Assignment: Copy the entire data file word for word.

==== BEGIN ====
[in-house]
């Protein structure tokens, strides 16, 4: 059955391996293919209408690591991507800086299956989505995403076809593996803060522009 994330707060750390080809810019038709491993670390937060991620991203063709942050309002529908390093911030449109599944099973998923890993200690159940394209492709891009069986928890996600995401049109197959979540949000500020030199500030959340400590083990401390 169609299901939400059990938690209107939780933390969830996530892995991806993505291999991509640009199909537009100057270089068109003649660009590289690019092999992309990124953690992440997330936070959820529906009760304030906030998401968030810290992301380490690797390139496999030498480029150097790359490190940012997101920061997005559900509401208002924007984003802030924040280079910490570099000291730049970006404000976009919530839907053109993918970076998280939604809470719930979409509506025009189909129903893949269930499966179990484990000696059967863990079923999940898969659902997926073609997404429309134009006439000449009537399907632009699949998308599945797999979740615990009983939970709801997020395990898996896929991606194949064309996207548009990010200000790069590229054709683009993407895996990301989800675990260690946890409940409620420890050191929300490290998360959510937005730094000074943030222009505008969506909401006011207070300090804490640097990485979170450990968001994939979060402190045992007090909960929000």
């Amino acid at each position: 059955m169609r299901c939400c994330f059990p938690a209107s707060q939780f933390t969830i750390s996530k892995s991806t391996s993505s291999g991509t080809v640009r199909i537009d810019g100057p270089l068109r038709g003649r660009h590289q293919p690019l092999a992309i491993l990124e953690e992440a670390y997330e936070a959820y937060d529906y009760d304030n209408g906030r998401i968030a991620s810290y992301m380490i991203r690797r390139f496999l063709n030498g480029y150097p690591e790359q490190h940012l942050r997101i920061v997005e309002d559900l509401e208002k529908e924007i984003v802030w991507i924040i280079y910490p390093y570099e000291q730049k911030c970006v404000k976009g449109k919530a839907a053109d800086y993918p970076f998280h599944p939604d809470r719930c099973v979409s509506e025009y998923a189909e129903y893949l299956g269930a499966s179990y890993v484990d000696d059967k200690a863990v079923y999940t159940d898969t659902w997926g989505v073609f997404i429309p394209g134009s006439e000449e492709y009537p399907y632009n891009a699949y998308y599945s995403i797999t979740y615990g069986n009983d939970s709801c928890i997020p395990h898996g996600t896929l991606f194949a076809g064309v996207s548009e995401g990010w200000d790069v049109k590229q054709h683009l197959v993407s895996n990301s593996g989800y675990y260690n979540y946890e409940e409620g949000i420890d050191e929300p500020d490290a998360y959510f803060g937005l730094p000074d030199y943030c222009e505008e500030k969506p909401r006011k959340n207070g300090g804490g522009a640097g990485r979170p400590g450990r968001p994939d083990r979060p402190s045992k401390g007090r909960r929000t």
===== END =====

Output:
[in-house]
């Protein structure tokens, strides 16, 4: 059955391996293919209408690591991507800086299956989505995403076809593996803060522009 994330707060750390080809810019038709491993670390937060991620991203063709942050309002529908390093911030449109599944099973998923890993200690159940394209492709891009069986928890996600995401049109197959979540949000500020030199500030959340400590083990401390 169609299901939400059990938690209107939780933390969830996530892995991806993505291999991509640009199909537009100057270089068109003649660009590289690019092999992309990124953690992440997330936070959820529906009760304030906030998401968030810290992301380490690797390139496999030498480029150097790359490190940012997101920061997005559900509401208002924007984003802030924040280079910490570099000291730049970006404000976009919530839907053109993918970076998280939604809470719930979409509506025009189909129903893949269930499966179990484990000696059967863990079923999940898969659902997926073609997404429309134009006439000449009537399907632009699949998308599945797999979740615990009983939970709801997020395990898996896929991606194949064309996207548009990010200000790069590229054709683009993407895996990301989800675990260690946890409940409620420890050191929300490290998360959510937005730094000074943030222009505008969506909401006011207070300090804490640097990485979170450990968001994939979060402190045992007090909960929000």
């Amino acid at each position: 059955m169609r299901c939400c994330f059990p938690a209107s707060q939780f933390t969830i750390s996530k892995s991806t391996s993505s291999g991509t080809v640009r199909i537009d810019g100057p270089l068109r038709g003649r660009h590289q293919p690019l092999a992309i491993l990124e953690e992440a670390y997330e936070a959820y937060d529906y009760d304030n209408g906030r998401i968030a991620s810290y992301m380490i991203r690797r390139f496999l063709n030498g480029y150097p690591e790359q490190h940012l942050r997101i920061v997005e309002d559900l509401e208002k529908e924007i984003v802030w991507i924040i280079y910490p390093y570099e000291q730049k911030c970006v404000k976009g449109k919530a839907a053109d800086y993918p970076f998280h599944p939604d809470r719930c099973v979409s509506e025009y998923a189909e129903y893949l299956g269930a499966s179990y890993v484990d000696d059967k200690a863990v079923y999940t159940d898969t659902w997926g989505v073609f997404i429309p394209g134009s006439e000449e492709y009537p399907y632009n891009a699949y998308y599945s995403i797999t979740y615990g069986n009983d939970s709801c928890i997020p395990h898996g996600t896929l991606f194949a076809g064309v996207s548009e995401g990010w200000d790069v049109k590229q054709h683009l197959v993407s895996n990301s593996g989800y675990y260690n979540y946890e409940e409620g949000i420890d050191e929300p500020d490290a998360y959510f803060g937005l730094p000074d030199y943030c222009e505008e500030k969506p909401r006011k959340n207070g300090g804490g522009a640097g990485r979170p400590g450990r968001p994939d083990r979060p402190s045992k401390g007090r909960r929000t």